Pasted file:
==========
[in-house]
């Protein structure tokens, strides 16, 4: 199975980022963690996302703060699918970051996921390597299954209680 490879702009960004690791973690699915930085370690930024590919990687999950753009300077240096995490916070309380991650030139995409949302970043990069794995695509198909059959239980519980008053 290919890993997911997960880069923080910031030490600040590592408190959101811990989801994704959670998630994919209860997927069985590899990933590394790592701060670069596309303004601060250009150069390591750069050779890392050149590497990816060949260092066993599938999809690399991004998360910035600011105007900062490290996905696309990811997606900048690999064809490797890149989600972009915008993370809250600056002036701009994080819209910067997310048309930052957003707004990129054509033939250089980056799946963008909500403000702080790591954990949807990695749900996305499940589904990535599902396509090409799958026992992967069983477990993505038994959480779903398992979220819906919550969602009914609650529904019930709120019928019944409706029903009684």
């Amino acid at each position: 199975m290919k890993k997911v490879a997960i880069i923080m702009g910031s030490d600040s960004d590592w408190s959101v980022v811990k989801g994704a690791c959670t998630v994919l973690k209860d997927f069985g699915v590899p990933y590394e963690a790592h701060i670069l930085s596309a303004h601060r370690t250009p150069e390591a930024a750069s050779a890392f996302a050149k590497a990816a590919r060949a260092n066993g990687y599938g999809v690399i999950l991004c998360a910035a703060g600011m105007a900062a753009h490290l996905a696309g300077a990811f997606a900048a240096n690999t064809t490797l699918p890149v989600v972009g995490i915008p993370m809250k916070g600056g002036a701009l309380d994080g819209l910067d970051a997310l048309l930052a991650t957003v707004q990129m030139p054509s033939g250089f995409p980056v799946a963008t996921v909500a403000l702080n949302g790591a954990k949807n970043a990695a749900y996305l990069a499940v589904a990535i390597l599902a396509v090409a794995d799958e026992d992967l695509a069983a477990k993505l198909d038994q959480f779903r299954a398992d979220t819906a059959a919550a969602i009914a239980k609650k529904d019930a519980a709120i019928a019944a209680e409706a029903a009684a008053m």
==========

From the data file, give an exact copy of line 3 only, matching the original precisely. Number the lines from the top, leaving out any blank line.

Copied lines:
């Amino acid at each position: 199975m290919k890993k997911v490879a997960i880069i923080m702009g910031s030490d600040s960004d590592w408190s959101v980022v811990k989801g994704a690791c959670t998630v994919l973690k209860d997927f069985g699915v590899p990933y590394e963690a790592h701060i670069l930085s596309a303004h601060r370690t250009p150069e390591a930024a750069s050779a890392f996302a050149k590497a990816a590919r060949a260092n066993g990687y599938g999809v690399i999950l991004c998360a910035a703060g600011m105007a900062a753009h490290l996905a696309g300077a990811f997606a900048a240096n690999t064809t490797l699918p890149v989600v972009g995490i915008p993370m809250k916070g600056g002036a701009l309380d994080g819209l910067d970051a997310l048309l930052a991650t957003v707004q990129m030139p054509s033939g250089f995409p980056v799946a963008t996921v909500a403000l702080n949302g790591a954990k949807n970043a990695a749900y996305l990069a499940v589904a990535i390597l599902a396509v090409a794995d799958e026992d992967l695509a069983a477990k993505l198909d038994q959480f779903r299954a398992d979220t819906a059959a919550a969602i009914a239980k609650k529904d019930a519980a709120i019928a019944a209680e409706a029903a009684a008053m």